It's interesting too because these men are not necessarily sociopaths where they love. And he is portrayed as someone who didn’t really care about his children but there’s that moment, that scene after his children are killed, his adult male children, and he’s lamenting. For a moment, I was thinking I can’t feel for him. I wanted to feel for him but I couldn’t and I was expecting something lofty to come from him. Can you talk a little bit about that scene?
Well as I was telling you, there are different aspects. One is the fact that you belong to mafia. The other is that you have children and I’m a father, too, so when I imagine for a second that that might happen to me, I suffer over that. It’s something that I can empathize with or sympathize with. But then at the same time, he’s guilty and he will always be guilty. So as you were saying, you embrace his feelings but you don’t really get to be with him until the end, which is what we wanted to do. In my research, I understood that he was a family man. You know when you talk about abandoning children, think about all the people that go abroad to work and leave their children and then they see them after four or five years especially if you belong to that kind of mafia. It wouldn’t have been possible in his mind that his best friend would have betrayed him. So that was a kind of revolution because mafia promised the people belonging to their criminal organization that nothing would have harmed their children or their families. So that was like the last evidence of the fact that things were changing. So when that happened, it made him crazy. It's enough to listen to the actual recordings of him crying over this. He did it truly so we didn’t really invent that moment. He was a very sentimental man believe it or not.
I believe it. I’ve known people who were apparently as you said.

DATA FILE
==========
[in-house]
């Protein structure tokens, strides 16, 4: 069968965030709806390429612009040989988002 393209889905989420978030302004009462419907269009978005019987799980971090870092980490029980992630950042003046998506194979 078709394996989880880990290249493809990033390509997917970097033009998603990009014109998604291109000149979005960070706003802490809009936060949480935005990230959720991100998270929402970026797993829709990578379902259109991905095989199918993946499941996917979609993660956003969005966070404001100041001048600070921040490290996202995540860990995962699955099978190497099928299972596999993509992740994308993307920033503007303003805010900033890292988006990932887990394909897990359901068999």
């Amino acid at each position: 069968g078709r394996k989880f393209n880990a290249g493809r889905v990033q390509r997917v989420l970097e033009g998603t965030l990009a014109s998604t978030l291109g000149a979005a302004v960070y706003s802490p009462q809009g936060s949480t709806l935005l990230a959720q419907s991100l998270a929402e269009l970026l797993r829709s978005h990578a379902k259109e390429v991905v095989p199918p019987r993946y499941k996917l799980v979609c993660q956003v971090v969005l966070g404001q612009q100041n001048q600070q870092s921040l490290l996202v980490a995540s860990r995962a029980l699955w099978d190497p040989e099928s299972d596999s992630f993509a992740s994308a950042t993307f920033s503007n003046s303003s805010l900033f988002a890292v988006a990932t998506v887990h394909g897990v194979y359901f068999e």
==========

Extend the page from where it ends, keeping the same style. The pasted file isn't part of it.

You’re Italian, you’re origins are Italian. You know how important family is for us. You understand the investment we make in that kind of idea of a tribal group and for us it’s something that is very touching. And then for anybody who has children, even coming from other cultures, will understand what it means for a father to lose his children especially if he’s guilty of having abandoned them or left them behind.
Did you feel a responsibility to the legacy of Buscetta?
I felt a responsibility for history. I felt a responsibility for the legacy of Falcone more than the legacy of Buscetta to be honest. I wanted to speak to the family but it wasn’t possible and of course whenever you portray somebody that’s really existed, the first audience you’re addressing are the people who might have been keen or part of his family. But then in the end, this man also became a public figure. So when you deal with a public figure, you are free to imagine or make up what his life might have been. I don’t think there’s anything disrespectful (in the film) in terms of talking about his life and his family. It’s all been confirmed by a documentary that you can find on Netflix now where his children and his wife decided to appear and talk about him. So if you look at the documentary, if you compare it with the movie, there is nothing that is different in the story of this man. The idea of his life is not far at all from what they wanted and what they've said in the documentary. So we managed to be loyal to his legacy I think.
And you have a couple of movies coming out..
Yes, there’s a movie I made last year that’s going to come out in Italy in January that’s about Bettino Craxi, an Italian politician in the 80s and then a movie I made with Gabriele Muccino. It’s the fourth movie we made together and that’s going to come in February. And now, I’m shooting a movie that I’m coproducing and that’s the third movie of a young director. His name is Claudio Noce and I’m playing in it as well.
And that’s in Calabria?
That’s in Calabria, your region of origin! Yes, and as soon as I get back, I’m going there to continue shooting.
Are you going to be speaking in Calabrese dialect?
A little bit, yes!